That was a very public “note to self”, but after being on vacation I had to go back and look at my list of STUPID things before I realized that I wasn’t nearly done yet. I may revise this post some (which I hardly ever do) because I have a lot happening this week, the State Fair, A movie and planning the Poker Scoot just to name a few.
I am in general opposed to limiting anyone’s access to naturally occurring substances. If it grows in nature and you want to try it fine. So that means that marijuana, mushrooms, cactus, poppies and bread mold (LSD) that you make or grow or find in the wild is OK to use. If however you poison yourself well that sucks and you die. Anybody who tells you any different is a Doctor who wants to control its use so he can make money on it, or a pharmaceutical company who wants to make money off it, or a religious nut or a social worker who wants to control your social life or finally a fascist (small f) who wants to control everything. I believe that there should be market places for the stuff and it should be taxed. I know the capitalists have a heart attack because “their” workers could be high. To bad so sad big wah wah.
I am also in favor of the liberalizing of the “made drugs” category as well. Altering your reality is your own choice and when government intervenes it simply creates a black market, swells jail populations and serves no useful purpose. If the money that was spent on criminalization was spent on education and prevention we wouldn’t have the problems we have now. In fact a certain percentage of any human population is going to be addictive and useless.
The trade of drugs has existed for as long as the drugs themselves have existed. However, the trade of drugs was fully legal until the introduction of drug prohibition. The history of the illegal drug trade is thus closely tied to the history of drug prohibition.
In the First Opium War, the United Kingdom forced China to allow British merchants to trade in opium with the general population of China. Although illegal by imperial decree, smoking opium had become common in the 1800s due to increasing importation via British merchants. Trading in opium was (as it is today in the heroin trade) extremely lucrative. As a result of the trade an estimated two million Chinese people became addicted to the drug. The British Crown (via the treaties of Nanking and Tianjin) took vast sums of money from the Chinese government in what they referred to as ‘reparations’ for the wars.
 Foreign intervention
Some governments that criminalize drug trade have a policy of interfering heavily with foreign states. In 1989, the United States intervened in Panama with the goal of disrupting the drug trade coming from Panama. The Indian government has several covert operations in the Middle East and Indian subcontinent to keep a track of various drug dealers. Opium production in Afghanistan is a current impediment in the development of a licit economy for that country.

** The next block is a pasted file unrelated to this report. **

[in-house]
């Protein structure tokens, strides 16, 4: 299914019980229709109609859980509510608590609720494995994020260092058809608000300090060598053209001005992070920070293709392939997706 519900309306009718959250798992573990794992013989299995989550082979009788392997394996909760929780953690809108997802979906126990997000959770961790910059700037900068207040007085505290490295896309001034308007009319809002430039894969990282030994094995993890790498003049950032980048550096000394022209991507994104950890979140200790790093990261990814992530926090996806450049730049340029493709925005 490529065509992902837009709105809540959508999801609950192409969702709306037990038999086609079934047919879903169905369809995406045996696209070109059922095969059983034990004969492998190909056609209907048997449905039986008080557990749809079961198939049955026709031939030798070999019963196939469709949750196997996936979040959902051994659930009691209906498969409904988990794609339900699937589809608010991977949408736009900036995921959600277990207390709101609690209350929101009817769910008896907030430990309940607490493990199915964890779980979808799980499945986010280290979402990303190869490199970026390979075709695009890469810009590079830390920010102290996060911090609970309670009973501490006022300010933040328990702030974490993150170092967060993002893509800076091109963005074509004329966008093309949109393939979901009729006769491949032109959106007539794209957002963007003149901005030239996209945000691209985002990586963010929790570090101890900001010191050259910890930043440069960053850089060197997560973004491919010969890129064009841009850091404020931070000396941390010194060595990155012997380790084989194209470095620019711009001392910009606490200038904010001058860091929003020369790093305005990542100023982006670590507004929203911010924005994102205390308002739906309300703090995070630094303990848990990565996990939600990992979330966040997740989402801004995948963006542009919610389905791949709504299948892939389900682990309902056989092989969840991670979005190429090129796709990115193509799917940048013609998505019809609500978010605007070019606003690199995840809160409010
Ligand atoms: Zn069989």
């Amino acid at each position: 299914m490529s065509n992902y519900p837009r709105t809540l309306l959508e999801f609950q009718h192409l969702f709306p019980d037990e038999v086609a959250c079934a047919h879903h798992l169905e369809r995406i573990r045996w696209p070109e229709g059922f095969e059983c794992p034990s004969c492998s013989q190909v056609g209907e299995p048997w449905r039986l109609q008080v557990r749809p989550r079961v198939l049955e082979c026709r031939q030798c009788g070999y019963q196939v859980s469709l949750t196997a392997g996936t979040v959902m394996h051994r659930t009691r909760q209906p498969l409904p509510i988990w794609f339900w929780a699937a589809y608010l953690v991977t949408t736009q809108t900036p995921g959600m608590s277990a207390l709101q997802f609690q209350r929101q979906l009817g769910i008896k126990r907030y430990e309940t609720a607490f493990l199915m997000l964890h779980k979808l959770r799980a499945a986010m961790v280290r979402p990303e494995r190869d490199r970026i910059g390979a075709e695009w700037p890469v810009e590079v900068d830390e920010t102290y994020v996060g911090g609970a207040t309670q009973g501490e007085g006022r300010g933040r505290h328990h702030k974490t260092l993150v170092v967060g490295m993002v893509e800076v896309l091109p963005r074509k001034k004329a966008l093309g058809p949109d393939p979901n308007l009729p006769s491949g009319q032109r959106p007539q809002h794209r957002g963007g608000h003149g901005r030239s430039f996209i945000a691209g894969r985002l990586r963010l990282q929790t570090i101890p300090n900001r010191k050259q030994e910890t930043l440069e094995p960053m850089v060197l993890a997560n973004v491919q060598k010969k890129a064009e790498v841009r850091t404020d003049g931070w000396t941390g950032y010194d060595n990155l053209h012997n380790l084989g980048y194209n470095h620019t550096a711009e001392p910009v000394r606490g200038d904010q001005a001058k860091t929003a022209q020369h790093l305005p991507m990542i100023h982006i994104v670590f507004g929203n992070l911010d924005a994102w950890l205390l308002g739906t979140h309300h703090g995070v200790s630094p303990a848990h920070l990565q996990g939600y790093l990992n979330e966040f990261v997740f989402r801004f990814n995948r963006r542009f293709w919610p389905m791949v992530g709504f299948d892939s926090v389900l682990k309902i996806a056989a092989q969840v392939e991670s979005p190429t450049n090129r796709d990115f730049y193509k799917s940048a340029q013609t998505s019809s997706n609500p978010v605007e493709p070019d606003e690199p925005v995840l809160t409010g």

Violent resolutions
In the late 1990s in the United States, the FBI estimates that 5% of murders were drug-related. In addition, drug smuggling can lead to harsh penalties, including the death penalty, in certain countries (for example, Singapore).
Many have argued that the arbitrariness of drug prohibition laws from the medical point of view, especially the theory of harm reduction, worsens the problems around these substances.
 Minors and the illegal drug trade
The U.S. government’s most recent 2005 National Survey on Drug Use and Health (NSDUH) reported that nationwide over 800,000 adolescents ages 12–17 sold illegal drugs during the twelve months preceding the survey; such adolescents also admitted to know or be linked to other drug dealers across the nation.[not in citation given] The 2005 Youth Risk Behavior Survey by the U.S. Centers for Disease Control and Prevention (CDC) reported that nationwide 25.4% of students had been offered, sold, or given an illegal drug by someone on school property. The prevalence of having been offered, sold, or given an illegal drug on school property ranged from 15.5% to 38.7% across state CDC surveys (median: 26.1%) and from 20.3% to 40.0% across local surveys (median: 29.4%).
Despite over $7 billion spent annually towards arresting and prosecuting nearly 800,000 people across the country for marijuana offenses in 2005 (FBI Uniform Crime Reports), the federally-funded Monitoring the Future Survey reports about 85% of high school seniors find marijuana “easy to obtain.” That figure has remained virtually unchanged since 1975, never dropping below 82.7% in three decades of national surveys.
Course then you might ban physically enhancing drugs in sports or something crazy like that…Then people might be tested for drugs at work…oh we already do that.
Answers to Common Questions
In Khazakstan the only illegal drugs are Cocaine Heroin Snail Slime and Fat mans armpits It is a known fact from our government scienctist Dr Yamack that if you lick a Fat mans armpit you will die from constipation’s.Not Nice!
http://answers.yahoo.com/question/index?qid=2009022506… See entire page »
http://answers.yahoo.com/question/index?qid=2009060216… See entire page »
http://wiki.answers.com/Q/Why_do_people_do_drugs_if_it… See entire page »